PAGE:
Obesity

Obesity is an increasing problem in childhood and 1 in 10 children are obese even by the time they start primary school. Most overweight and obese children have nutritional obesity, and the diagnosis can be made clinically, as rare causes are accompanied by poor growth and other clinical features such as learning disability and dysmorphic features. In the UK overweight is defined as a body mass index (BMI) above the 91st centile and obesity as BMI above the 98th centile.


At one time obesity in childhood was thought to be a cosmetic problem, but it is now clear that comorbidity can occur in children and adolescents too. The mainstay of management is lifestyle change. Lipase inhibitors to induce fat malabsorption and bariatric surgery are occasionally considered in adolescents.


Nutritional Obesity


The metabolic factors that predispose some individuals to becoming obese have yet to be determined and the correlation between nutrient intake and development of obesity is not simple. Nutritionally obese children are tall, but as they tend to develop puberty early, their final adult height is not necessarily tall. Despite its prevalence, obesity remains a stigma and obese children have a high incidence of emotional and behavioural difficulties.


Lifestyle change is difficult to achieve and it is now well recognized that traditional dietary advice that focuses on the child is not effective. Guidance needs to be holistic, family focused and delivered in a skilled way that builds motivation. It includes the following.



  • Support. Obese children are often the victims of teasing by peers and psychological disturbance is common. Even if weight control is not successful, continuous support is necessary to help these children cope with their condition.
  • Encouraging physical activity and reducing sedentary behaviour. This may be difficult if obese children experience ridicule when trying to be active.
  • A balanced healthy diet. Rapid decreases in weight through ‘crash dieting’ should not be attempted and, while the child is growing, weight maintenance is a reasonable goal.
  • Monitoring of comorbidity and management when needed.
  • Medication and surgery are generally not appropriate or licensed (although may be considered in older adolescents with comor­bidity).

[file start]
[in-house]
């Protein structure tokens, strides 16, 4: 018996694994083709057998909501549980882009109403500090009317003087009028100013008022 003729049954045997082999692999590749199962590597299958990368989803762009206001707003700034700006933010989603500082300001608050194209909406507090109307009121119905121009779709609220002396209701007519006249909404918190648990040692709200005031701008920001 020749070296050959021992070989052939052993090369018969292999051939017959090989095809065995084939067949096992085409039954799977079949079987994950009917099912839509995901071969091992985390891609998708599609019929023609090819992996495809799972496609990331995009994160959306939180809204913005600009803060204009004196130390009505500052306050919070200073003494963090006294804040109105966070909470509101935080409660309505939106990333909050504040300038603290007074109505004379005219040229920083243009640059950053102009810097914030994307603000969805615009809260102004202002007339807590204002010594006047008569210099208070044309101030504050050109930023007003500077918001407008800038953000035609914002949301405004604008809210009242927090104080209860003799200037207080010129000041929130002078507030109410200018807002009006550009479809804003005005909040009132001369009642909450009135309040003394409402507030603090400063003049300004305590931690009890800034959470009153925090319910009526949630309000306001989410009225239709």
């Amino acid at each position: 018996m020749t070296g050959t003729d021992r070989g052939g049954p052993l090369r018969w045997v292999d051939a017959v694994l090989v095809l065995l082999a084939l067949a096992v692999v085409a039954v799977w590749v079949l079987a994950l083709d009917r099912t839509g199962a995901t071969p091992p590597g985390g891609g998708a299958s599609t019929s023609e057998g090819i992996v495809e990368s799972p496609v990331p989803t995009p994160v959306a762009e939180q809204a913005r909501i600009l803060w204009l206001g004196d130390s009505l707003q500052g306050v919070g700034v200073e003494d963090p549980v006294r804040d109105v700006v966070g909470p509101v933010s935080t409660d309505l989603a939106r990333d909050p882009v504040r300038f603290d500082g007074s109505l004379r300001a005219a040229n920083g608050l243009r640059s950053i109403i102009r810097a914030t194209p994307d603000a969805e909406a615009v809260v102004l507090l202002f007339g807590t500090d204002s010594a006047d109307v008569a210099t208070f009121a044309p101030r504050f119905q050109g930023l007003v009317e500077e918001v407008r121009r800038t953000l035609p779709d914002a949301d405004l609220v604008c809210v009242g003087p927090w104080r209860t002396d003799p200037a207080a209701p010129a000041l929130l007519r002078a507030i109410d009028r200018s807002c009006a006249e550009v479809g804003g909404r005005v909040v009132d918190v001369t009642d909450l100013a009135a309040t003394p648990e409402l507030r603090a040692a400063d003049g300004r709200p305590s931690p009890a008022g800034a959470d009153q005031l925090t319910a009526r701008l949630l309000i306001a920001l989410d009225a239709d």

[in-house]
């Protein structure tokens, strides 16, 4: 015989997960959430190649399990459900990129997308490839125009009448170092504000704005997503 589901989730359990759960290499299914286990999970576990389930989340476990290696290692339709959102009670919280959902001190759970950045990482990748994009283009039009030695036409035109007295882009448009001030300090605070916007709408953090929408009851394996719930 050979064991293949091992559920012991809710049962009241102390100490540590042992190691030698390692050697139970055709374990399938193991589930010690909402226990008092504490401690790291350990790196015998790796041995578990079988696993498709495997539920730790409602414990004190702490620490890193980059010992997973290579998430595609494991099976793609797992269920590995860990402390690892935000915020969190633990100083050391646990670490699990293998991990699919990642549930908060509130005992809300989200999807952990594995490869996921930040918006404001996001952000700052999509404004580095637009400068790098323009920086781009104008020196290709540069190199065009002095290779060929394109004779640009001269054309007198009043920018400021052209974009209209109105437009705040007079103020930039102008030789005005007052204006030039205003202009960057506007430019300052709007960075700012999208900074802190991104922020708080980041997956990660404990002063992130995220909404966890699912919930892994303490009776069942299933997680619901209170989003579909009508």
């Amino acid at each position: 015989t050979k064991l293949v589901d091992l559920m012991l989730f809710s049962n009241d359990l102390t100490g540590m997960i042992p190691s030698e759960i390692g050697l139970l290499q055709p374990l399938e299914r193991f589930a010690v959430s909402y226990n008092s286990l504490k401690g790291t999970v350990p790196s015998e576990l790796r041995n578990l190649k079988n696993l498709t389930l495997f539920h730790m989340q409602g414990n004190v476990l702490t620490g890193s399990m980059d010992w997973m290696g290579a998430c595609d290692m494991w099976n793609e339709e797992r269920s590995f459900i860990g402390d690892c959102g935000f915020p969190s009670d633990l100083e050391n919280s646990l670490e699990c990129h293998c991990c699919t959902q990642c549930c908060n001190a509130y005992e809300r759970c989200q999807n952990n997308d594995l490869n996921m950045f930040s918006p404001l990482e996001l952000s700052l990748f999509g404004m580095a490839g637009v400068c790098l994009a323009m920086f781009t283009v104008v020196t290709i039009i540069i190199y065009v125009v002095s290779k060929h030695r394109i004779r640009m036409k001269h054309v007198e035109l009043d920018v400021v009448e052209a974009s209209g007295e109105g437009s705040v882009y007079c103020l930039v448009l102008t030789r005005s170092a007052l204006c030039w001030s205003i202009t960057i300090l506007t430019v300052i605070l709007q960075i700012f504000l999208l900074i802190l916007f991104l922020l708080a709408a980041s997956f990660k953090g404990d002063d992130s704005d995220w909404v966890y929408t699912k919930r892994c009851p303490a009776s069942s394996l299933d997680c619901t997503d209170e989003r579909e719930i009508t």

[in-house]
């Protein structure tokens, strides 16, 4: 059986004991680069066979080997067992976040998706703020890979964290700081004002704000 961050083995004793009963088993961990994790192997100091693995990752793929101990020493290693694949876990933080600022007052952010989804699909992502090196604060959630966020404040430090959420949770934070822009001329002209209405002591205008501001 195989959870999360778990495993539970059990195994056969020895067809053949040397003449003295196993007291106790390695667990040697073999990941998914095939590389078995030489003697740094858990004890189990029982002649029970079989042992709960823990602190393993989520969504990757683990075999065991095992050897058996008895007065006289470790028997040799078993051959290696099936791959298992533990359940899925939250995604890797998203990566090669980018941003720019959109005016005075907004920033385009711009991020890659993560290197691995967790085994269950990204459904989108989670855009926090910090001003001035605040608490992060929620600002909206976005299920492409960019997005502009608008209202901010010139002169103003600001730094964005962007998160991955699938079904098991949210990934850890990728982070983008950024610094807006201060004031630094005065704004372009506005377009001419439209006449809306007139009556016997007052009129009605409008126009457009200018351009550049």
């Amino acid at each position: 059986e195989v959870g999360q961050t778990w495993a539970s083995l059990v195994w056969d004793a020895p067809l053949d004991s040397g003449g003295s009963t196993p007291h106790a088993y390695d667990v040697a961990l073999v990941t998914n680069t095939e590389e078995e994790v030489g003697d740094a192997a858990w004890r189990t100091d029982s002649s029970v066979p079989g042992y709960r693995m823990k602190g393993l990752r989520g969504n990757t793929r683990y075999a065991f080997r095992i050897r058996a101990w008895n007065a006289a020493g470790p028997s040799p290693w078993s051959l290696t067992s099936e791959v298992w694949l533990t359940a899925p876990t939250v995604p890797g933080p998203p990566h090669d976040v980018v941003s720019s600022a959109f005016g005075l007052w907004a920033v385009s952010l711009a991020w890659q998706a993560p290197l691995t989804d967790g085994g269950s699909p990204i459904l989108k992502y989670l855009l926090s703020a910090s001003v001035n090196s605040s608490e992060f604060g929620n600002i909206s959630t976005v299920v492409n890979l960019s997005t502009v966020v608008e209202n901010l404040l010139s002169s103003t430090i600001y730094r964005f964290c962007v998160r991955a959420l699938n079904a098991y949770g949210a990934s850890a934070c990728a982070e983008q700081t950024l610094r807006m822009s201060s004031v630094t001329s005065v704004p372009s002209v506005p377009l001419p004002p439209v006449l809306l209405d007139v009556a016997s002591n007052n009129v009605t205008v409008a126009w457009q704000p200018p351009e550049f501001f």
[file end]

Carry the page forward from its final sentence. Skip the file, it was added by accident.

Most obese children can be managed in primary care or the community, although those with complex difficulties should be under the care of a paediatrician and multidisciplinary team. Group programmes providing lifestyle education and opportunities for physical activity are increasingly available.


Despite medical intervention, reduction of obesity once it is well established is difficult. Psychological difficulties may well persist into the adult years. Society deals harshly with the obese and studies show that obesity is a handicap later in life. In childhood overt medical complications are few, although metabolic markers for cardiovascular disease, diabetes and fatty liver are common. Obese children are more susceptible to musculoskeletal strain and slipped capital femoral epiphyses. Rarely, insulin-resistant diabetes mellitus develops in childhood. As obese adults, the morbidity is significant with diabetes and hypertension common, leading to early mortality from ischaemic heart disease and strokes. Gallstones and certain cancers are also more prevalent.


Infant Obesity


Excessive weight gain and obesity in infancy are now recognized as being far from benign. Epidemiological studies show that this can track into childhood and on to adult life. When obesity in the early years is extreme, genetic syndromes should be considered, particularly when there is dysmorphism, developmental delay and congenital abnormalities. Health visiting teams are beginning to recognize and address excessive weight gain as a problem as concerning as weight faltering.


Public Health Issues


Prevention


As in most conditions, prevention is better than cure. There is some evidence that breast-feeding in infancy is protective, and promotion of good nutrition in the early years, when food habits are developing, is important. Physical activity needs to be encouraged in all children, not simply the obese. There is a need for these health issues to be addressed in baby clinics and in school, particularly during adolescence when a high intake of high fat foods and decrease in exercise is common. If intervention is provided early in the course of obesity, weight control is likely to be more successful.


Monitoring of Obesity


In the UK the National Child Measurement Programme measures children at entry to primary school (age 4–5 years) and on leaving primary school (age 10–11 years). Parents are notified if their child is overweight or obese.



KEY POINTS



  • Most obese children have nutritional obesity.
  • Emotional and behavioural problems are common.
  • There is a high risk of adult obesity and comorbidity.
  • Lifestyle management focusing on physical activity and diet is required.
  • Rare causes of obesity are associated with poor growth.
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Jul 2, 2016 | Posted by in PEDIATRICS | Comments Off on Obesity
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